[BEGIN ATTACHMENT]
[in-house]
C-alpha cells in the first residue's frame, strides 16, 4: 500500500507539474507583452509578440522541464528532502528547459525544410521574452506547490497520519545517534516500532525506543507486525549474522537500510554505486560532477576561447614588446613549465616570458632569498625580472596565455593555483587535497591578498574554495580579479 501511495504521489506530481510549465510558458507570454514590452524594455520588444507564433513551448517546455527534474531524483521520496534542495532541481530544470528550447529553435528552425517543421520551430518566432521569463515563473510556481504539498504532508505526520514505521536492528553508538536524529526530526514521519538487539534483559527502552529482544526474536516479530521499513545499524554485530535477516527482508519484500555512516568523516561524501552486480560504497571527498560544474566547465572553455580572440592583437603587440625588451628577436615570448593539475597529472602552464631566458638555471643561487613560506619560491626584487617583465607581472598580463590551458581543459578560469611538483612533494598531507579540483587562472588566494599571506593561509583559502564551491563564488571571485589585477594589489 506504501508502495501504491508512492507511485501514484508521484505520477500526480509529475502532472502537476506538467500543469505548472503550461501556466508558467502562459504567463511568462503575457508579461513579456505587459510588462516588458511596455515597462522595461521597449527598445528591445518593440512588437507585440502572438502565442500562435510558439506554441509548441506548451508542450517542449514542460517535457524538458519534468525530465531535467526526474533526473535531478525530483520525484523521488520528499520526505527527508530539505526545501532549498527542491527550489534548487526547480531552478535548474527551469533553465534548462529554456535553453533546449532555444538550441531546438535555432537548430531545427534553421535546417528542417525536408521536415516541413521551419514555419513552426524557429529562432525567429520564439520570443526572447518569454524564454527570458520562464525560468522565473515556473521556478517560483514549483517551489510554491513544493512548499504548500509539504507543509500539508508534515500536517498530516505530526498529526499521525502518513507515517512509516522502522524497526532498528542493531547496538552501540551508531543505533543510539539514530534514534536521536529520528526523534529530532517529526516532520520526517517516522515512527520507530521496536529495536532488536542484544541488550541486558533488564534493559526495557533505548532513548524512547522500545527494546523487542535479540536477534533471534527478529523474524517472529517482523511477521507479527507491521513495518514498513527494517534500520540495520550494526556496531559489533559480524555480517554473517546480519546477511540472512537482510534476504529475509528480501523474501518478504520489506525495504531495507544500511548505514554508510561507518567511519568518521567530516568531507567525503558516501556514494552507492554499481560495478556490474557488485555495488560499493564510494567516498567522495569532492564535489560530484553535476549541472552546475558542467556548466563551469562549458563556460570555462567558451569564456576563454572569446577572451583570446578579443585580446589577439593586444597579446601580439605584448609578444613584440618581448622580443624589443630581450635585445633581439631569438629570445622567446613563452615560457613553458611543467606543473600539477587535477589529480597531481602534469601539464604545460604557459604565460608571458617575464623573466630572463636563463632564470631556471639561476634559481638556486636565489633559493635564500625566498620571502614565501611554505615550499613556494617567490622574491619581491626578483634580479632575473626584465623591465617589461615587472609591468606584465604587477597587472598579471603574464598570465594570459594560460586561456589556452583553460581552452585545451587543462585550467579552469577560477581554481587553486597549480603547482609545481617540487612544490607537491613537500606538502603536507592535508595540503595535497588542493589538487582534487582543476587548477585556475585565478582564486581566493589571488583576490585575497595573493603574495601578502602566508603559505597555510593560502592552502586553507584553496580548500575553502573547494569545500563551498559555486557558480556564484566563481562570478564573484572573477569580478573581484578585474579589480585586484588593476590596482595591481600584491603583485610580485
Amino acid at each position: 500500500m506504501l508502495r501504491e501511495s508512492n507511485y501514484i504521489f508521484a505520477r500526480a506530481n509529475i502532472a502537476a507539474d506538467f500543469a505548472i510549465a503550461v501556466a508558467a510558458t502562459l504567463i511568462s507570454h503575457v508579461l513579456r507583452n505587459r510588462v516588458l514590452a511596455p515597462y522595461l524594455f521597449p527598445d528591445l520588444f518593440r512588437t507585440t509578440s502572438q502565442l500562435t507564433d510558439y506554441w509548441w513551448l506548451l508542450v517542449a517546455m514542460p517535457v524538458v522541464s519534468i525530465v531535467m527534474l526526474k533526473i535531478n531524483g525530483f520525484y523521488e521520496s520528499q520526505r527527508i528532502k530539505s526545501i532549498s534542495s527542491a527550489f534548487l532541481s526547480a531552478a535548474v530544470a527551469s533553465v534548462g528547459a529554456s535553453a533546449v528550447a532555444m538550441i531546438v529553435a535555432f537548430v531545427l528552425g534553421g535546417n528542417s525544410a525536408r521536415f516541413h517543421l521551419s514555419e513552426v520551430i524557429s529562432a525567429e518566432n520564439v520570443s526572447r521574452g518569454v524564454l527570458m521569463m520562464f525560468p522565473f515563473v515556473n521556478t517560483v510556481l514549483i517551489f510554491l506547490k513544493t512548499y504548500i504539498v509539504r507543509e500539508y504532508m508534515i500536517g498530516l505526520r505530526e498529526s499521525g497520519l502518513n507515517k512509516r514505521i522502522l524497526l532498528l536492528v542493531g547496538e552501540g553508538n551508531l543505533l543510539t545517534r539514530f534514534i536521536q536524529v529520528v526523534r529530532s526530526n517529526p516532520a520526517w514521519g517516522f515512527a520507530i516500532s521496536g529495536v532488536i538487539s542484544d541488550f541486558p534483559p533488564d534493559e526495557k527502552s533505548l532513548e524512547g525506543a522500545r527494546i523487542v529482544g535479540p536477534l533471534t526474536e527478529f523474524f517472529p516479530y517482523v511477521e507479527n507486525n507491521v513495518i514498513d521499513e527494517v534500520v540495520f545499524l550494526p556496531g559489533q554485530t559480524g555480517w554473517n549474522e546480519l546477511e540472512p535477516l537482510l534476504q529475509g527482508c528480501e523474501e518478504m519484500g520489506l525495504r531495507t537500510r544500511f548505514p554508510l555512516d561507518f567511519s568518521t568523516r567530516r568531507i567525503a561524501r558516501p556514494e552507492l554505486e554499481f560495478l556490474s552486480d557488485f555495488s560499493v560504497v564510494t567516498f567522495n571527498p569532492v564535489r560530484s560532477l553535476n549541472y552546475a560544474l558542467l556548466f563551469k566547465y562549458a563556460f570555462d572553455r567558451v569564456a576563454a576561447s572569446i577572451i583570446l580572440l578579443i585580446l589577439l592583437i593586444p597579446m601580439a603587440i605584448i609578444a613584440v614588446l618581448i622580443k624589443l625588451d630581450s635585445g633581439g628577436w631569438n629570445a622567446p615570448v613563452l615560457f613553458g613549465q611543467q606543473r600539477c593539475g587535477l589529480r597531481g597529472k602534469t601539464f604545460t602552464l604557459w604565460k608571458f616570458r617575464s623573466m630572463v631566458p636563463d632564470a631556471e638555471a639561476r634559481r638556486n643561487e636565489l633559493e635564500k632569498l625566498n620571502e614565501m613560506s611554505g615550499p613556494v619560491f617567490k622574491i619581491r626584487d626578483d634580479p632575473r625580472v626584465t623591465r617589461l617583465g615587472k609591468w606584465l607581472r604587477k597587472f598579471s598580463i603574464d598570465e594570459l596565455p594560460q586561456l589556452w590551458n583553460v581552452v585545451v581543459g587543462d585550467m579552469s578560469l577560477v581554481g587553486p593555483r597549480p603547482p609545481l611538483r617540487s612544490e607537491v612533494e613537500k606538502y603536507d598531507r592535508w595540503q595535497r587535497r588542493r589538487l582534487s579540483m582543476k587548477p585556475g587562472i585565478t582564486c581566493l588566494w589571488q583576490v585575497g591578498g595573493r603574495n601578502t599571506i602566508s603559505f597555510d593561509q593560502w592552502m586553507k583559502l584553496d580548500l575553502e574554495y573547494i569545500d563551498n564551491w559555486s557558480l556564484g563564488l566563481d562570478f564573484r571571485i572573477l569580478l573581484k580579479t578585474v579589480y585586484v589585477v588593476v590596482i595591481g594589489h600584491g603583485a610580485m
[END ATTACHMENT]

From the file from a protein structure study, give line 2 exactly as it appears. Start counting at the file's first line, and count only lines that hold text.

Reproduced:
C-alpha cells in the first residue's frame, strides 16, 4: 500500500507539474507583452509578440522541464528532502528547459525544410521574452506547490497520519545517534516500532525506543507486525549474522537500510554505486560532477576561447614588446613549465616570458632569498625580472596565455593555483587535497591578498574554495580579479 501511495504521489506530481510549465510558458507570454514590452524594455520588444507564433513551448517546455527534474531524483521520496534542495532541481530544470528550447529553435528552425517543421520551430518566432521569463515563473510556481504539498504532508505526520514505521536492528553508538536524529526530526514521519538487539534483559527502552529482544526474536516479530521499513545499524554485530535477516527482508519484500555512516568523516561524501552486480560504497571527498560544474566547465572553455580572440592583437603587440625588451628577436615570448593539475597529472602552464631566458638555471643561487613560506619560491626584487617583465607581472598580463590551458581543459578560469611538483612533494598531507579540483587562472588566494599571506593561509583559502564551491563564488571571485589585477594589489 506504501508502495501504491508512492507511485501514484508521484505520477500526480509529475502532472502537476506538467500543469505548472503550461501556466508558467502562459504567463511568462503575457508579461513579456505587459510588462516588458511596455515597462522595461521597449527598445528591445518593440512588437507585440502572438502565442500562435510558439506554441509548441506548451508542450517542449514542460517535457524538458519534468525530465531535467526526474533526473535531478525530483520525484523521488520528499520526505527527508530539505526545501532549498527542491527550489534548487526547480531552478535548474527551469533553465534548462529554456535553453533546449532555444538550441531546438535555432537548430531545427534553421535546417528542417525536408521536415516541413521551419514555419513552426524557429529562432525567429520564439520570443526572447518569454524564454527570458520562464525560468522565473515556473521556478517560483514549483517551489510554491513544493512548499504548500509539504507543509500539508508534515500536517498530516505530526498529526499521525502518513507515517512509516522502522524497526532498528542493531547496538552501540551508531543505533543510539539514530534514534536521536529520528526523534529530532517529526516532520520526517517516522515512527520507530521496536529495536532488536542484544541488550541486558533488564534493559526495557533505548532513548524512547522500545527494546523487542535479540536477534533471534527478529523474524517472529517482523511477521507479527507491521513495518514498513527494517534500520540495520550494526556496531559489533559480524555480517554473517546480519546477511540472512537482510534476504529475509528480501523474501518478504520489506525495504531495507544500511548505514554508510561507518567511519568518521567530516568531507567525503558516501556514494552507492554499481560495478556490474557488485555495488560499493564510494567516498567522495569532492564535489560530484553535476549541472552546475558542467556548466563551469562549458563556460570555462567558451569564456576563454572569446577572451583570446578579443585580446589577439593586444597579446601580439605584448609578444613584440618581448622580443624589443630581450635585445633581439631569438629570445622567446613563452615560457613553458611543467606543473600539477587535477589529480597531481602534469601539464604545460604557459604565460608571458617575464623573466630572463636563463632564470631556471639561476634559481638556486636565489633559493635564500625566498620571502614565501611554505615550499613556494617567490622574491619581491626578483634580479632575473626584465623591465617589461615587472609591468606584465604587477597587472598579471603574464598570465594570459594560460586561456589556452583553460581552452585545451587543462585550467579552469577560477581554481587553486597549480603547482609545481617540487612544490607537491613537500606538502603536507592535508595540503595535497588542493589538487582534487582543476587548477585556475585565478582564486581566493589571488583576490585575497595573493603574495601578502602566508603559505597555510593560502592552502586553507584553496580548500575553502573547494569545500563551498559555486557558480556564484566563481562570478564573484572573477569580478573581484578585474579589480585586484588593476590596482595591481600584491603583485610580485